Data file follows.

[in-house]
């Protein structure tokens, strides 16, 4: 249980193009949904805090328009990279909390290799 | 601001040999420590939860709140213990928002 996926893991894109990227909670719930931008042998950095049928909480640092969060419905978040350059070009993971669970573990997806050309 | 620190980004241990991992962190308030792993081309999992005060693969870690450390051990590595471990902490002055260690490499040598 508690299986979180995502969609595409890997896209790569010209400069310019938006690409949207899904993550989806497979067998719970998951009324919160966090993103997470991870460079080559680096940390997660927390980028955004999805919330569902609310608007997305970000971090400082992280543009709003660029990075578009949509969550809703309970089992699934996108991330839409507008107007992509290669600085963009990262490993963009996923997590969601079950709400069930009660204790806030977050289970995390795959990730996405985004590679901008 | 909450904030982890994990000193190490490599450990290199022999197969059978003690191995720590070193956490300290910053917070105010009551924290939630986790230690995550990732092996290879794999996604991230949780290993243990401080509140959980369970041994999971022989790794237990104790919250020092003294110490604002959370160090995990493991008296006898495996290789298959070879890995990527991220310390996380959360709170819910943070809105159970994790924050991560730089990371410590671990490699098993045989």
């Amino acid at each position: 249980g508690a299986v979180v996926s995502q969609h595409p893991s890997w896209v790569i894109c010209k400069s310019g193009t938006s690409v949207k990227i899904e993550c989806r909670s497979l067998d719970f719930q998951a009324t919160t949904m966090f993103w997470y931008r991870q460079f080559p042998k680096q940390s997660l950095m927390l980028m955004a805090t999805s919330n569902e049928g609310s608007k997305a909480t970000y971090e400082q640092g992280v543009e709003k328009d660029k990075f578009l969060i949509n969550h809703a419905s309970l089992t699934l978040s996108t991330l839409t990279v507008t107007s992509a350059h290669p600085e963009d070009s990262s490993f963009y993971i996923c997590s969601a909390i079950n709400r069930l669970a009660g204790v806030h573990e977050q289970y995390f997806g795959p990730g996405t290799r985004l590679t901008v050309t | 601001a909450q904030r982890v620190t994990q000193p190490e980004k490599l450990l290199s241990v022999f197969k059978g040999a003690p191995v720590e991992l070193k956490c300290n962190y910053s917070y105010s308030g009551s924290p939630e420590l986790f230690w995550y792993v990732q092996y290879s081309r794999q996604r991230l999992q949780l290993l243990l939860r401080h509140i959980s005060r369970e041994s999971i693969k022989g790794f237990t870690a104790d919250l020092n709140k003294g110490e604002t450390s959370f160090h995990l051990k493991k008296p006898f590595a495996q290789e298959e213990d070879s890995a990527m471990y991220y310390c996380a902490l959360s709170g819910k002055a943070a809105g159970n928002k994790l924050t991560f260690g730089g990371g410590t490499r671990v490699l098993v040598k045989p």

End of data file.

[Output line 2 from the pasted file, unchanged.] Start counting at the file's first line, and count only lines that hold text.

């Protein structure tokens, strides 16, 4: 249980193009949904805090328009990279909390290799 | 601001040999420590939860709140213990928002 996926893991894109990227909670719930931008042998950095049928909480640092969060419905978040350059070009993971669970573990997806050309 | 620190980004241990991992962190308030792993081309999992005060693969870690450390051990590595471990902490002055260690490499040598 508690299986979180995502969609595409890997896209790569010209400069310019938006690409949207899904993550989806497979067998719970998951009324919160966090993103997470991870460079080559680096940390997660927390980028955004999805919330569902609310608007997305970000971090400082992280543009709003660029990075578009949509969550809703309970089992699934996108991330839409507008107007992509290669600085963009990262490993963009996923997590969601079950709400069930009660204790806030977050289970995390795959990730996405985004590679901008 | 909450904030982890994990000193190490490599450990290199022999197969059978003690191995720590070193956490300290910053917070105010009551924290939630986790230690995550990732092996290879794999996604991230949780290993243990401080509140959980369970041994999971022989790794237990104790919250020092003294110490604002959370160090995990493991008296006898495996290789298959070879890995990527991220310390996380959360709170819910943070809105159970994790924050991560730089990371410590671990490699098993045989």